Sober September REFLECTIONS. I remained abstinent from alcohol for 30 days. To be very clear: if you are reading this and know that alcohol is a serious problem for you, this article is not for you. Considering long time sobriety is worthy of discussion. Call me. We can talk about it. We can devise a sustainable strategy and I can make referrals if need. In the meantime, this article IS for anyone grabbling with abstinence as a result of choice and curiosity. The Sober Curious movement has swept society in the recent years and despite the dogma wrought in Alcoholics Anonymous and other 12 Step Recovery programs, being sober curious is, well – just that. You don’t have to have a problem with alcohol to explore abstinence from it. We all deserve a life we love living and feel good waking up to – maybe sobriety, even in the short term, is right for you? How will you know unless you give yourself the room to explore?
What’s real about sobriety:
• Clarity is a thing
• 30 days gifts the mind/body a chance to recalibrate.
• increased conscious & compassionate parenting = smoother parenting.
• sober sex = is great sex.
• hunger is WAY easier to navigate when you’re not nursing a hangover.
• sleeping well and deeply is worth it alone.
• pleasant & harmonious cycles means PMS is a symptom of imbalance.
• more inhibitions = less impulsivity.
• alignment, attunement & productivity = increased dopamine.
• a proper functioning liver = great digestion. The liver is the body’s major detoxifying organ. If it’s constantly bombarded with alcohol (amongst other things), it poses issues for the digestive tract which is the body’s excretory organ. Believe me, you want a happy liver.
• challenging the body/mind to do hard things improves perspective.
In Summary: going alcohol free can open the body and mind up to a rested world of open mindedness when paired with other thoughtful intention and positive action.
Sobriety is not:
• a panacea. I still have problems. People with 10 years of sobriety still have problems.
• weight loss happens but so do sugar cravings and a desire to replace one habit with another – be prepared for that (I ate more sugar in September than I ever normally do).
• a woman’s body is naturally cyclic, emotions naturally go up and down. While smoother cycles is a noble cause to quit alcohol, don’t expect emotions to flat line.
• rigid attitudes and “all or nothing thinking” can be harmful too. If going alcohol free be sure to hone a sense of humor!
• if you already have an impeccable lifestyle and alcohol is but a healthy vice, a break can be lovely and welcome and it can simply mean taking breaks and spacing are all the naturopath ordered.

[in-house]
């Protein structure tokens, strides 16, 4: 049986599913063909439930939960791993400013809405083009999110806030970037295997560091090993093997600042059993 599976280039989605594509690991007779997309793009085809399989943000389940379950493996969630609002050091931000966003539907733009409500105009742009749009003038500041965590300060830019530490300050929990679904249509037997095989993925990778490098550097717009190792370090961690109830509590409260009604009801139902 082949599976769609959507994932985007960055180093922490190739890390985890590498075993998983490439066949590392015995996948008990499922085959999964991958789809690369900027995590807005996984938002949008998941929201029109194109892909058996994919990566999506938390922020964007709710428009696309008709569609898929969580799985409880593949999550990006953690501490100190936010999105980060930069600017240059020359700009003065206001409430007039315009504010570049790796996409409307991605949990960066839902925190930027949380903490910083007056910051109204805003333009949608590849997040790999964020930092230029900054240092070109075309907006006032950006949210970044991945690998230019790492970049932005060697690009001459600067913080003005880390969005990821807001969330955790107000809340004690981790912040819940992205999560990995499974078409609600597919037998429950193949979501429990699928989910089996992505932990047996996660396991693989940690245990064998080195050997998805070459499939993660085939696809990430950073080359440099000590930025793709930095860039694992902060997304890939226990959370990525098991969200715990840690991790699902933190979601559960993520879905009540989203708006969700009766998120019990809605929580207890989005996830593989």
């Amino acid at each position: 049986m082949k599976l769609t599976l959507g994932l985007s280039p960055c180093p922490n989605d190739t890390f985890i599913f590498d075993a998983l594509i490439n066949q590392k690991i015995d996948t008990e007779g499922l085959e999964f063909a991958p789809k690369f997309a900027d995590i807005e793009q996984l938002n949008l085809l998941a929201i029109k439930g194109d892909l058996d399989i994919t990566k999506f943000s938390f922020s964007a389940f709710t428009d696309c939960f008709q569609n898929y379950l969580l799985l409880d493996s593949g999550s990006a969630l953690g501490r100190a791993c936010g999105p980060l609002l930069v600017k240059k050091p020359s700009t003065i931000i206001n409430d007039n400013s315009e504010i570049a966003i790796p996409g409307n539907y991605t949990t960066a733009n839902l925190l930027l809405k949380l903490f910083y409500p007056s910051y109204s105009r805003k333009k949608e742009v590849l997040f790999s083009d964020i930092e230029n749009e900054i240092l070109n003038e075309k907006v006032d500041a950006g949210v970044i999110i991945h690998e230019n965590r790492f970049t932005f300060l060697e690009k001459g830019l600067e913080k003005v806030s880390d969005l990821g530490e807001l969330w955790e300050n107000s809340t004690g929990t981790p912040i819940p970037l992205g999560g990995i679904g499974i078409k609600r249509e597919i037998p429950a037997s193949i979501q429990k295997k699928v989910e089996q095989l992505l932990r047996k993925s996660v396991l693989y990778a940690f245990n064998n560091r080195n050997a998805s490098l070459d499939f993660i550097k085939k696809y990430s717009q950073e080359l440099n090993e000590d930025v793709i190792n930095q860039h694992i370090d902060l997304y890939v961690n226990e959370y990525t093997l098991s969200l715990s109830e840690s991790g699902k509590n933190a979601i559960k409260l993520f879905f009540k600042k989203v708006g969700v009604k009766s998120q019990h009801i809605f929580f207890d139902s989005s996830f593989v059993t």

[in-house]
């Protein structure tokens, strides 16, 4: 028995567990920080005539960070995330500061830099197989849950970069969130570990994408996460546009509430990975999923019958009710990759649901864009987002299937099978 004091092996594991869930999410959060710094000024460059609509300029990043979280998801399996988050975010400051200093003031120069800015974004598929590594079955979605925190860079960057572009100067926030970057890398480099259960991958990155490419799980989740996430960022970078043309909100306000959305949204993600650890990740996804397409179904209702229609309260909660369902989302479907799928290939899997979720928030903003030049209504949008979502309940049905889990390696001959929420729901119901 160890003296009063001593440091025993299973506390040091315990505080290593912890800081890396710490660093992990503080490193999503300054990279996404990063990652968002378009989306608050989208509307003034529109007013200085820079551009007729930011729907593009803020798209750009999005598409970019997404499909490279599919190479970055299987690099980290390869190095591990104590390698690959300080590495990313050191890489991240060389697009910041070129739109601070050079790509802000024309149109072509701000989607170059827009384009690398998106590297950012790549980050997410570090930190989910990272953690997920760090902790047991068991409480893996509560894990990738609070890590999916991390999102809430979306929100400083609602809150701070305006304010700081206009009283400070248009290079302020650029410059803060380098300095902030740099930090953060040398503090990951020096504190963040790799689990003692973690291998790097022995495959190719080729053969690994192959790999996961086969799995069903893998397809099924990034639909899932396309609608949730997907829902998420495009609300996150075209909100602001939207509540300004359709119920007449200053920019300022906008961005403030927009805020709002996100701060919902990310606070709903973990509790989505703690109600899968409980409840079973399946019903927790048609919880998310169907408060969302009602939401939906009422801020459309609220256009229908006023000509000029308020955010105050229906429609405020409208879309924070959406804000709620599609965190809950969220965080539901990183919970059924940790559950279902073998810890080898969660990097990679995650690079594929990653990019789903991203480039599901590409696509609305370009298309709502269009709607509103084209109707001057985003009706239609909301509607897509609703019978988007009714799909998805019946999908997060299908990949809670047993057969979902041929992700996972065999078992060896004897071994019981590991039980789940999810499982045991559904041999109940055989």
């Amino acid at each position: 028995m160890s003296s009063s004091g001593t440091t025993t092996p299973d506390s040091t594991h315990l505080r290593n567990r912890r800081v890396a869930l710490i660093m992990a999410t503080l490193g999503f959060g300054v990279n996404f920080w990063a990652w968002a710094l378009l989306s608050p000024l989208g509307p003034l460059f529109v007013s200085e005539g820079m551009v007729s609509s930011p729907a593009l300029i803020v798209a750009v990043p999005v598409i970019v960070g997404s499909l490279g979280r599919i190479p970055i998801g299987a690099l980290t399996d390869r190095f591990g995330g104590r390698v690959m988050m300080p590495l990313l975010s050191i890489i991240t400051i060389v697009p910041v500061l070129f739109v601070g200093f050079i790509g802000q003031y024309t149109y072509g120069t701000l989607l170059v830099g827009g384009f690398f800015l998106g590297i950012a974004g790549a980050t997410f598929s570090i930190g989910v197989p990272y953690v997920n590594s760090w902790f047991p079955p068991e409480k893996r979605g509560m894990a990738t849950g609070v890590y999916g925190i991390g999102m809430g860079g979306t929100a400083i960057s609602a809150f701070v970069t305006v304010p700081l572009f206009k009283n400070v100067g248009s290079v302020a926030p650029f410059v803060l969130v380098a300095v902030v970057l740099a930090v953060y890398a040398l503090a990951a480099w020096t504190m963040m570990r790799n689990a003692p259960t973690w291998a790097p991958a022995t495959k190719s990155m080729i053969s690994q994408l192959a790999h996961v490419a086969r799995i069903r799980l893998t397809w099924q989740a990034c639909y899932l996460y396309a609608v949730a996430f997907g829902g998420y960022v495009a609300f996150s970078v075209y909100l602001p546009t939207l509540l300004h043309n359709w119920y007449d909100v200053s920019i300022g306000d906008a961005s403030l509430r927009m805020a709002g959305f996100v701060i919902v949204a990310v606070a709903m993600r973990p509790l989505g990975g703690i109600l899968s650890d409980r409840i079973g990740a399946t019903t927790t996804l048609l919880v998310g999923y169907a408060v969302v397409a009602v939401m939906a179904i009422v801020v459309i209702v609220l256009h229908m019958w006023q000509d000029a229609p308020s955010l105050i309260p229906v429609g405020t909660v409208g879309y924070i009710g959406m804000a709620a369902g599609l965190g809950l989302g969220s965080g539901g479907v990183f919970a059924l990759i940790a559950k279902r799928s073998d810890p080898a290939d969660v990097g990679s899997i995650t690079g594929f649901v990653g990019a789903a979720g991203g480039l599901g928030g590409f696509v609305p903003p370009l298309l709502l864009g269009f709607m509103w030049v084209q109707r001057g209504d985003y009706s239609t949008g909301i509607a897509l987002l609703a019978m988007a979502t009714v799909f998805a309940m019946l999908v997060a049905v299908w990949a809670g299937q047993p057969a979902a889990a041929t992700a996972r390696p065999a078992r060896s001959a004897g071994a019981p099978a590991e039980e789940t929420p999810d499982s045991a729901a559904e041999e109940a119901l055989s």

• alcohol is not all bad. It’s not “all good” either. Take it or leave it but remember to treat alcohol like any other RELATIONSHIP. Therefore: have boundaries & intentions and give your body what it needs to rest and recover:
What does that entail?
– eat well: Plant foods, vegetables, complex carbohydrates, fruit, legumes, nuts & seeds etc.
– drink water: stay hydrated and get creative with bevy’s. Herbal tea, fruit infused water, green drinks, kombucha can all be fun
– seek nature: hiking, swimming, walking, jogging
– sweat: boost the body’s detoxification by sweating, pushing and pulling weights, go to a sauna etc.
– spend time with like minded people, friends and extended social networks: this speaks for itself. Despite being an introvert, I acknowledge that we’re social creature by nature. We need each other.
One incredibly valuable lesson I learned from 30 days of sobriety is that…
Thirty days is child’s play. One month wasn’t noble, to be honest. Sixty and 90 days is a lot more like it. Maybe an entire year. In truth I really have no idea what real sobriety even entails other than it’s hard on some days and a complete blessing on others. Most mornings I woke up grateful that I gave myself a chance to do something different, especially when I could have poured a glass of wine. I believe all therapists could benefit their clients by challenging their patterns. How else can we relate? Most of us have had our hearts broken and experienced trauma, but not everyone knows the deep rooted messages bound to even the most moderate of ritualistic behaviors. What happens if you take the caffeine away. The alcohol? The sugar? No Netflix? No pot? Seriously? We’re the ones our clients so deeply depend on…we have vices, boy do we. Therapists aren’t saints. I’m no saint. I’ve seen the worst cognitive dissonance in my colleagues….Maybe we can acknowledge that while vices are like addictions in disguise, they’re also windows into our unique personalities.
I promise. You’re smarter and wiser and more equip than you think. Solutions and alternatives are always at hand. Sometimes all it takes is a simple challenge or an all out trip down humility lane to see yourself what you never knew you could become.
What are your healthy vices?
Is it some chocolate and Netflix on a particularly rough or tiring day?
Is it a glass of wine with a girlfriend?
It is staying up late word-smithing a caption to a cool photo?
Is it your favorite childhood snack eaten on your couch in your favorite slippers?
Is it getting stoned with your boyfriend and giggling about messages he plans to leave you under the toilet seat?
Com’on. Vices are kinda quirky and awesome, no?
In closing. Vices are human. You’re probably really hard on yourself like I am. Maybe some day we’ll celebrate it. Maybe we’ll even learn to embrace rather than judge our vices. Maybe we’ll watch our vices morph into new ones. Maybe vices are just outlets.